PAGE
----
Using Super or a Self-Managed Super Fund
Running a self-managed super fund (SMSF) can hold plenty of appeal including having access to a broader range of investments. However, managing a SMSF also comes with costs and responsibilities, and it’s important to be sure you have sufficient savings – and personal time – to manage your nest egg yourself.
Superannuation and investment property
If you’re sure that a SMSF is the right choice for you, one of the main decisions you face is where to invest your nest egg.
Property is a very popular investment among Australians, and it’s something most of us understand. So it can be very appealing to invest your retirement savings in property, and this can be done in one of two main ways.
If your SMSF has the funds available, it may be possible to purchase a property outright without the need to borrow – as long as the property is designed to help fund your retirement, and not, say, a holiday home. Alternatively, your SMSF may be able to take out a loan for the investment property.
While SMSFs have been able to borrow to invest for some time, loans to SMSFs are usually “limited recourse” borrowings. This means that if your fund defaults on the loan, the lender can only seek compensation from the property purchased with the loan, without access to any of the other assets held in your SMSF.
As this can increase the risk for lenders, loans to SMSFs tend to have higher costs than regular investment loans.
There are other factors to weigh up too. Only a limited number of lenders offer non-recourse loans to SMSFs, so this is definitely an area where the specialist help of an Aussie Broker is required.
Buying property through a self-managed super fund
To decide if investing property through your SMSF is the right choice for you, it’s essential to weigh up some key issues.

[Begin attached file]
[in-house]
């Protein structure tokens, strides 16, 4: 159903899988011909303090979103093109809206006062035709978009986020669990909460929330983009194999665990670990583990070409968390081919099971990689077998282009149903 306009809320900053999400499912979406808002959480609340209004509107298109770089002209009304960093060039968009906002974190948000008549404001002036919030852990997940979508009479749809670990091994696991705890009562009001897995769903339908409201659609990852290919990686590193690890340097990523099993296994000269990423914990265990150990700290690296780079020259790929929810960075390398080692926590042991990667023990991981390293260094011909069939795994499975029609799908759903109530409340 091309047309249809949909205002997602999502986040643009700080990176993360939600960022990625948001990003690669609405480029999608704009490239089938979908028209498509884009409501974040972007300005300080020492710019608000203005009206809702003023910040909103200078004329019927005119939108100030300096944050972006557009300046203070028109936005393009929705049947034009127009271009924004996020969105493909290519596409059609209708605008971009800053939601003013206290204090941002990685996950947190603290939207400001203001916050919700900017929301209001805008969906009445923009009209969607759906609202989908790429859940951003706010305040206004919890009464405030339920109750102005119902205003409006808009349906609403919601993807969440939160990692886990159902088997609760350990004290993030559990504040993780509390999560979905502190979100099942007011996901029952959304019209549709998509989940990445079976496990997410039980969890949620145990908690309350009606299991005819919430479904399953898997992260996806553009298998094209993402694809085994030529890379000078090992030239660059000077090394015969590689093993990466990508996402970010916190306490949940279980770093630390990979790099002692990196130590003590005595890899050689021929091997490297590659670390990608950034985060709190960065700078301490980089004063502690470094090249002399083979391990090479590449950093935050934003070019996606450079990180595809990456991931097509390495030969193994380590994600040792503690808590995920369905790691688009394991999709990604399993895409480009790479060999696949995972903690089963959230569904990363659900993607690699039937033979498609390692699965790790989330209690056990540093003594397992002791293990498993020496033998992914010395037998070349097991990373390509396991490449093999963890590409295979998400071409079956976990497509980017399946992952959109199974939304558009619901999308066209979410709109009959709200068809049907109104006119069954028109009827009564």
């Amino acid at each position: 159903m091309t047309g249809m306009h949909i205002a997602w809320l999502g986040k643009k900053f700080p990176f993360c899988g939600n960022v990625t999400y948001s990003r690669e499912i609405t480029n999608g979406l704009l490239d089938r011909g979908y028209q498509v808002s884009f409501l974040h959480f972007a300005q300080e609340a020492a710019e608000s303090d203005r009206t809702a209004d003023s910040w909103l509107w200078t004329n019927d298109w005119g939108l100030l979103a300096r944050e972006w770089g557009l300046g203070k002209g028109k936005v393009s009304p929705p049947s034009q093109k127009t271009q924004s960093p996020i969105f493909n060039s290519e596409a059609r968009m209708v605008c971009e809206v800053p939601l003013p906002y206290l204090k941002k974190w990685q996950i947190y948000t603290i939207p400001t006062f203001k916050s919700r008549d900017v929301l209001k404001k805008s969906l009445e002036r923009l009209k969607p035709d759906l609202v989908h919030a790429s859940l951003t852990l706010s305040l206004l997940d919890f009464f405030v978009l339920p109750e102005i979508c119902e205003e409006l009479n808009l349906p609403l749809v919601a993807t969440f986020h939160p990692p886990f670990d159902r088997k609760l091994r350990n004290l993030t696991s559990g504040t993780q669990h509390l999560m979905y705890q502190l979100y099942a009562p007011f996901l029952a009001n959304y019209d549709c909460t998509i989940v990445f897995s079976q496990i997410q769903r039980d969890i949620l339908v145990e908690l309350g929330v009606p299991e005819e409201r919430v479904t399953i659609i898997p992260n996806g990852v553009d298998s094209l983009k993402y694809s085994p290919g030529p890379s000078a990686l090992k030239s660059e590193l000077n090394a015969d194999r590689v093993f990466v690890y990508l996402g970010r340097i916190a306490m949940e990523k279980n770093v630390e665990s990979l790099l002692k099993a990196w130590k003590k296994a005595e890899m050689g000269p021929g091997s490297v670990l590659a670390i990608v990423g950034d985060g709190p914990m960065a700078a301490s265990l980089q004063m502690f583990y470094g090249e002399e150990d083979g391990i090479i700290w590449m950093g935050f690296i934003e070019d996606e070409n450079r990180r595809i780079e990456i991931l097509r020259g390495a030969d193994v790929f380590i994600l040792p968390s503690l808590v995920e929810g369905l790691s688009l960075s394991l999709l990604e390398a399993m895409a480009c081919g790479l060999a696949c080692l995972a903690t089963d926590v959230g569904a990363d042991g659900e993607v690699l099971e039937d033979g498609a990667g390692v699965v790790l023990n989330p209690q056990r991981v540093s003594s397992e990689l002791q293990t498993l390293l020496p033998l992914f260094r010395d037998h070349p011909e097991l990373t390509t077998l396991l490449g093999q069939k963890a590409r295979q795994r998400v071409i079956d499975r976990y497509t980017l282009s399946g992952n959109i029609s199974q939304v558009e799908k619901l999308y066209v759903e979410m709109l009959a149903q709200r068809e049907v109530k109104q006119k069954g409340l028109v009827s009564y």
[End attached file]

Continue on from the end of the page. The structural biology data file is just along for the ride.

- How much can your SMSF borrow? Loan to value ratios (LVRs) are typically lower for SMSF property purchases, so you will need enough funds to cover the deposit and upfront purchase costs.
- Does your SMSF have sufficient cashflow? Will the rental property make a profit – or a loss, on an annual basis? SMSFs generally pay tax of 15% on net income, which is great if the property earns a profit. But if it makes a loss, you can’t transfer those losses to your personal income to save on tax.
- Are you aware of the fine print? As SMSF loans cannot be used to pay for renovations that can increase the value of the property, you need to be sure you select the right loan – and the right property, from the start.
Only work with experts
The complex nature of SMSF lending makes it essential that you partner and consult with a mortgage broker, accountant, financial planner and solicitor/conveyancer, who each understand what’s involved in SMSF property purchases.
Your SMSF approved mortgage broker can give you a clear picture of how to find the right loan when investing in property through a SMSF for your circumstances.
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- Chapter One : Things to consider before investing in property
- Chapter Two : Determining where to invest
- Chapter Three : Investment Properties by Dwelling Types
- Chapter Four : Finance for Your Investment Property Purchase
- Chapter Five : How to Invest in Property
- Chapter Six : Adding Value to Your Investment Property
- Chapter Seven : Positive and Negative Gearing
- Chapter Eight : Getting Your loan
- Chapter Nine : Selling your Investment Property